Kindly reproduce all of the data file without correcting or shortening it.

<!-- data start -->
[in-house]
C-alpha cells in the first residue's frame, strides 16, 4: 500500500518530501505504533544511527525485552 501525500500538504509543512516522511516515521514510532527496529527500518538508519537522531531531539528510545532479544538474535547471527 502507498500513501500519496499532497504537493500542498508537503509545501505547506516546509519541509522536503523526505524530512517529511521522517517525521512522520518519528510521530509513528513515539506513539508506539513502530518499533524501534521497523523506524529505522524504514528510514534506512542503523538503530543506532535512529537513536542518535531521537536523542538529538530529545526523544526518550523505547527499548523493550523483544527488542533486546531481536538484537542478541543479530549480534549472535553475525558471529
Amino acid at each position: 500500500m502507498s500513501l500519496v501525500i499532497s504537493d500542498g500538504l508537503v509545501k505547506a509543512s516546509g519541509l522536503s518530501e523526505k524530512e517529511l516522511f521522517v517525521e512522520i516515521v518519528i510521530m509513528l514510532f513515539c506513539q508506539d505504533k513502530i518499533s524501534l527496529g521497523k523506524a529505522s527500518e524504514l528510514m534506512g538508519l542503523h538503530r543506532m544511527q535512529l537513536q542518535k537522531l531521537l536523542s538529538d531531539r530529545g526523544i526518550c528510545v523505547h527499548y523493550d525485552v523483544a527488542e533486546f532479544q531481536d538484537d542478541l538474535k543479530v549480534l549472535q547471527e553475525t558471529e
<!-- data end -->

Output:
[in-house]
C-alpha cells in the first residue's frame, strides 16, 4: 500500500518530501505504533544511527525485552 501525500500538504509543512516522511516515521514510532527496529527500518538508519537522531531531539528510545532479544538474535547471527 502507498500513501500519496499532497504537493500542498508537503509545501505547506516546509519541509522536503523526505524530512517529511521522517517525521512522520518519528510521530509513528513515539506513539508506539513502530518499533524501534521497523523506524529505522524504514528510514534506512542503523538503530543506532535512529537513536542518535531521537536523542538529538530529545526523544526518550523505547527499548523493550523483544527488542533486546531481536538484537542478541543479530549480534549472535553475525558471529
Amino acid at each position: 500500500m502507498s500513501l500519496v501525500i499532497s504537493d500542498g500538504l508537503v509545501k505547506a509543512s516546509g519541509l522536503s518530501e523526505k524530512e517529511l516522511f521522517v517525521e512522520i516515521v518519528i510521530m509513528l514510532f513515539c506513539q508506539d505504533k513502530i518499533s524501534l527496529g521497523k523506524a529505522s527500518e524504514l528510514m534506512g538508519l542503523h538503530r543506532m544511527q535512529l537513536q542518535k537522531l531521537l536523542s538529538d531531539r530529545g526523544i526518550c528510545v523505547h527499548y523493550d525485552v523483544a527488542e533486546f532479544q531481536d538484537d542478541l538474535k543479530v549480534l549472535q547471527e553475525t558471529e